Benefits of a high fiber diet:

  • normalizes bowel movements and helps maintain its health;
  • lowers cholesterol and blood sugar (glucose) levels and the risk of developing type 2 diabetes.
  • promotes weight loss and maintaining a healthy weight; (increased satiety, inhibition of gastric emptying, stimulation of bile excretion processes).
  • reduces the risk of death from cardiovascular disease and bowel cancer.
  • Improves the functioning of the biliary system and bile flow.
  • Food rich in pectin and alginates prevents the accumulation of cesium and strontium radionuclides. Due to its ion-exchange properties, dietary fiber removes heavy metal ions (lead, strontium). In addition, they increase the synthesis of vitamins B1, B2, B6, PP, folic acid by intestinal bacteria.

Easy ways to add fiber to your diet

To get the most health benefits, include a variety of natural foods high in a variety of dietary fibers, both soluble and insoluble, in your diet. Among the products-record holders for fiber content:

  • fresh fruits and vegetables with skins;
  • nuts and seeds;
  • whole grain products.

The British Nutrition Association recommends using the rainbow principle - eat 5 servings of vegetables and 2 fruits daily, each of which should match the color of the rainbow.

Nutritionists also recommend:

  • eat raw vegetables and fruits, if you tolerate them well;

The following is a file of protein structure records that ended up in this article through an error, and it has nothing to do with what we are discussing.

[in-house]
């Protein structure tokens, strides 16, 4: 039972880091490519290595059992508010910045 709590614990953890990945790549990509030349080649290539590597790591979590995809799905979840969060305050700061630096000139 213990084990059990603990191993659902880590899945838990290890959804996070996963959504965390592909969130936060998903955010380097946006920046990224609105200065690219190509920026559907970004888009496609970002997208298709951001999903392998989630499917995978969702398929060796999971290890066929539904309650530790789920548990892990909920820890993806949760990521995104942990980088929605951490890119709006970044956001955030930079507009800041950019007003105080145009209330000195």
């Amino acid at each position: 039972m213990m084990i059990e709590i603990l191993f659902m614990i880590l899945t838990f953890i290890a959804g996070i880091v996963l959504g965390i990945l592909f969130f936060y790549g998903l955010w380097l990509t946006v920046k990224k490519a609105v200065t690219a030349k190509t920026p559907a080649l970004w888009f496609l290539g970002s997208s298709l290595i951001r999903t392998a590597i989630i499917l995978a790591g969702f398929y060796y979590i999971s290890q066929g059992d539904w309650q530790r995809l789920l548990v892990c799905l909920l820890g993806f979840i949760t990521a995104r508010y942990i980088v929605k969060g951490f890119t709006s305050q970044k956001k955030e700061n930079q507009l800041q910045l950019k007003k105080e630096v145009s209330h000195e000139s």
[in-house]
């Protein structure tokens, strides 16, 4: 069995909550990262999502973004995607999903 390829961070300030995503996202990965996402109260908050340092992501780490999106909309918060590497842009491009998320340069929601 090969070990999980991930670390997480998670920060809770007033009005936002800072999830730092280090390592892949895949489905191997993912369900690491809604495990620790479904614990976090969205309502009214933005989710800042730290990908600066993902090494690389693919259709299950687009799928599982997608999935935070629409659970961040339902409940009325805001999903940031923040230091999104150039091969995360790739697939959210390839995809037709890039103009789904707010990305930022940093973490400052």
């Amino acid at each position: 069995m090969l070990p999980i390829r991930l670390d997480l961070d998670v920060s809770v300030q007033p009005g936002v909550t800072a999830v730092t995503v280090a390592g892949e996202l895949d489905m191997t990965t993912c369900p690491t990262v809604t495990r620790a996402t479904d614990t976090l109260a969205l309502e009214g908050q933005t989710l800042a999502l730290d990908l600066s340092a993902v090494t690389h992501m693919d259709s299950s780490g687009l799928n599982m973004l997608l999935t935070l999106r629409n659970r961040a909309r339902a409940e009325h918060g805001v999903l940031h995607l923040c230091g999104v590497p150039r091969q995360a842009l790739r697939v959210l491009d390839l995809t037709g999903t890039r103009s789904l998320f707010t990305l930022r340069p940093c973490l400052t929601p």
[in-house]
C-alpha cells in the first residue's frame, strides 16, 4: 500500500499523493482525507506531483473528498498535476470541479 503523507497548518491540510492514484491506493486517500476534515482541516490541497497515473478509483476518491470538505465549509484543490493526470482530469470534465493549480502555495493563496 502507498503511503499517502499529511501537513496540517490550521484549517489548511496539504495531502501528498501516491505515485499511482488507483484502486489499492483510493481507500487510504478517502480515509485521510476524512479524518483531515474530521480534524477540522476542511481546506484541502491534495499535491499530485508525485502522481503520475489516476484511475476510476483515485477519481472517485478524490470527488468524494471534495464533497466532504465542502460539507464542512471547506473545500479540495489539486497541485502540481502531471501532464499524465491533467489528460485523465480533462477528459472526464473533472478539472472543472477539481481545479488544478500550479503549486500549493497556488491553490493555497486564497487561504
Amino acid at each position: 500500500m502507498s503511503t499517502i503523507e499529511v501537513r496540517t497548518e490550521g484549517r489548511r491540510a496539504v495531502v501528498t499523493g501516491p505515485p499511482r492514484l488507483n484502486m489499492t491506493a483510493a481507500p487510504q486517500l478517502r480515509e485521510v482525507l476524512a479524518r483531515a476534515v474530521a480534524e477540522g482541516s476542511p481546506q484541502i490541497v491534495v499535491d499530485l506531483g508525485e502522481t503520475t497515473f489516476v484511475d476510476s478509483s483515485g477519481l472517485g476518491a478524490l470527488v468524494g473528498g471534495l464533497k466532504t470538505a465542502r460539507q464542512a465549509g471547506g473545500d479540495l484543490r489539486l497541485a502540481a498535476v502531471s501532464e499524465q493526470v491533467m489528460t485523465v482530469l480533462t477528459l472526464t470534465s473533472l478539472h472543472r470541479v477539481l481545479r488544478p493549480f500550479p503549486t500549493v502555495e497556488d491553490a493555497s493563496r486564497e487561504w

• replace white bread, pasta and rice with whole grain counterparts;
  • bake and eat potatoes with skins;
  • cook cereals from whole grains;
  • add chickpeas, beans or lentils to salads or sauces;
  • snack on fruit or nuts.

It is also possible to use fiber supplements and foods fortified with dietary fiber. To preserve fiber when cooking, don't overcook your vegetables or make them too soft.

What will improve the action of fiber?

Fiber works best when it absorbs water. Sufficient drinking regimen is one of the most important conditions for the normal functioning of the intestines. It is recommended to consume at least 1.5-2.0 liters of drinking water during the day, especially in the morning from 6 to 9 am. A glass of water on an empty stomach in the morning is a habit that can save your life in the future and certainly improve its quality.

Who needs to be careful about adding fiber?

Fiber is good for health, but added too quickly and in large amounts can cause gas, bloating, and cramps. Therefore, increase the amount of fiber in the diet gradually over several weeks (by 2 grams per day). This will allow the bacteria of the intestinal microflora to adapt to the changes.

Fiber can increase gas in people with flatulence and cause abdominal pain in patients with increased intestinal motility. In inflammatory bowel disease and increased intestinal motility, it is necessary to limit the intake of dietary fiber.

Attention! With an increase in fiber intake, especially with the help of supplements and fortified foods, unpleasant symptoms can appear - bloating and increased gas formation after eating. Therefore, recommendations for adding fiber, especially in the presence of gastrointestinal diseases, must be agreed with a gastroenterologist. This is especially true for people with chronic constipation, diarrhea or irritable bowel syndrome. You can get advice from a gastroenterologist on the use of fiber and dietary supplements with it at the Expert Gastroenterological Center.